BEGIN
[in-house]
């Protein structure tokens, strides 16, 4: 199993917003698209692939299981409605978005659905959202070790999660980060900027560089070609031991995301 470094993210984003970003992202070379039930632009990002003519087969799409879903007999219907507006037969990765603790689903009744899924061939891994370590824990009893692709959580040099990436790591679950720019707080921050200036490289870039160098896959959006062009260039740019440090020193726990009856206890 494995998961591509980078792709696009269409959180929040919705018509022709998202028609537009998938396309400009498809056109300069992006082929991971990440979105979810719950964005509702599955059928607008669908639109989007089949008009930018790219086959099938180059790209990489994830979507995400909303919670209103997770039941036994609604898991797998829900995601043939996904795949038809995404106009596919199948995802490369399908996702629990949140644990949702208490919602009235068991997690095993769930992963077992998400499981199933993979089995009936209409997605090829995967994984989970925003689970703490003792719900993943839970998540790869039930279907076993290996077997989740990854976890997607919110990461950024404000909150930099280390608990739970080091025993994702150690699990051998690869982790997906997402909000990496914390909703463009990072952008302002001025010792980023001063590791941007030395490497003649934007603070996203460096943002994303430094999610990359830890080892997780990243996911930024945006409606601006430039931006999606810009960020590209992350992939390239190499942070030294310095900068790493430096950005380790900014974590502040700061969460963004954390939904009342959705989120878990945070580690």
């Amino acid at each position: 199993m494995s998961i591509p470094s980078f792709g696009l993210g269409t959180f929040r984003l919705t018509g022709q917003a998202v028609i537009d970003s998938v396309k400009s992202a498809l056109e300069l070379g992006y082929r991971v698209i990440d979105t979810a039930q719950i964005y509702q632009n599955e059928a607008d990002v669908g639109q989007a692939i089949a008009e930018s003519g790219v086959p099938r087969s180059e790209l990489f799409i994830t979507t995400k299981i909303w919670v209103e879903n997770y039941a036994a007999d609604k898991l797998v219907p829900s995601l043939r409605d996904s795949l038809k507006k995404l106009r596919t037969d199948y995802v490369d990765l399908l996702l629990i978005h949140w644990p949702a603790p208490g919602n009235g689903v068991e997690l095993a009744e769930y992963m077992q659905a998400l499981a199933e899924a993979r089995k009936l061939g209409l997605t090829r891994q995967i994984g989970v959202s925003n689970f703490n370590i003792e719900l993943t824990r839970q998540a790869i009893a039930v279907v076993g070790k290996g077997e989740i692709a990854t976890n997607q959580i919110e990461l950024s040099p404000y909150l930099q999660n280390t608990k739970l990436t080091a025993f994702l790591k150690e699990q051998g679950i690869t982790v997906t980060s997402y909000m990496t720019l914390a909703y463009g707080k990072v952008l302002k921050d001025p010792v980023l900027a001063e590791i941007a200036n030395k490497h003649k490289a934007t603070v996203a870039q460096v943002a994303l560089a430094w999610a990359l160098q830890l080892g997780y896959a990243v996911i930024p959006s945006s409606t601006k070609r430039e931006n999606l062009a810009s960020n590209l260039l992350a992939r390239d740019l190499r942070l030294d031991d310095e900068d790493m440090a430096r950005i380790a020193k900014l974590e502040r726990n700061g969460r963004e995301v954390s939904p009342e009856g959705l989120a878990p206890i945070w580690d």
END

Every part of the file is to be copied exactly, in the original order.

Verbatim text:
[in-house]
């Protein structure tokens, strides 16, 4: 199993917003698209692939299981409605978005659905959202070790999660980060900027560089070609031991995301 470094993210984003970003992202070379039930632009990002003519087969799409879903007999219907507006037969990765603790689903009744899924061939891994370590824990009893692709959580040099990436790591679950720019707080921050200036490289870039160098896959959006062009260039740019440090020193726990009856206890 494995998961591509980078792709696009269409959180929040919705018509022709998202028609537009998938396309400009498809056109300069992006082929991971990440979105979810719950964005509702599955059928607008669908639109989007089949008009930018790219086959099938180059790209990489994830979507995400909303919670209103997770039941036994609604898991797998829900995601043939996904795949038809995404106009596919199948995802490369399908996702629990949140644990949702208490919602009235068991997690095993769930992963077992998400499981199933993979089995009936209409997605090829995967994984989970925003689970703490003792719900993943839970998540790869039930279907076993290996077997989740990854976890997607919110990461950024404000909150930099280390608990739970080091025993994702150690699990051998690869982790997906997402909000990496914390909703463009990072952008302002001025010792980023001063590791941007030395490497003649934007603070996203460096943002994303430094999610990359830890080892997780990243996911930024945006409606601006430039931006999606810009960020590209992350992939390239190499942070030294310095900068790493430096950005380790900014974590502040700061969460963004954390939904009342959705989120878990945070580690």
């Amino acid at each position: 199993m494995s998961i591509p470094s980078f792709g696009l993210g269409t959180f929040r984003l919705t018509g022709q917003a998202v028609i537009d970003s998938v396309k400009s992202a498809l056109e300069l070379g992006y082929r991971v698209i990440d979105t979810a039930q719950i964005y509702q632009n599955e059928a607008d990002v669908g639109q989007a692939i089949a008009e930018s003519g790219v086959p099938r087969s180059e790209l990489f799409i994830t979507t995400k299981i909303w919670v209103e879903n997770y039941a036994a007999d609604k898991l797998v219907p829900s995601l043939r409605d996904s795949l038809k507006k995404l106009r596919t037969d199948y995802v490369d990765l399908l996702l629990i978005h949140w644990p949702a603790p208490g919602n009235g689903v068991e997690l095993a009744e769930y992963m077992q659905a998400l499981a199933e899924a993979r089995k009936l061939g209409l997605t090829r891994q995967i994984g989970v959202s925003n689970f703490n370590i003792e719900l993943t824990r839970q998540a790869i009893a039930v279907v076993g070790k290996g077997e989740i692709a990854t976890n997607q959580i919110e990461l950024s040099p404000y909150l930099q999660n280390t608990k739970l990436t080091a025993f994702l790591k150690e699990q051998g679950i690869t982790v997906t980060s997402y909000m990496t720019l914390a909703y463009g707080k990072v952008l302002k921050d001025p010792v980023l900027a001063e590791i941007a200036n030395k490497h003649k490289a934007t603070v996203a870039q460096v943002a994303l560089a430094w999610a990359l160098q830890l080892g997780y896959a990243v996911i930024p959006s945006s409606t601006k070609r430039e931006n999606l062009a810009s960020n590209l260039l992350a992939r390239d740019l190499r942070l030294d031991d310095e900068d790493m440090a430096r950005i380790a020193k900014l974590e502040r726990n700061g969460r963004e995301v954390s939904p009342e009856g959705l989120a878990p206890i945070w580690d």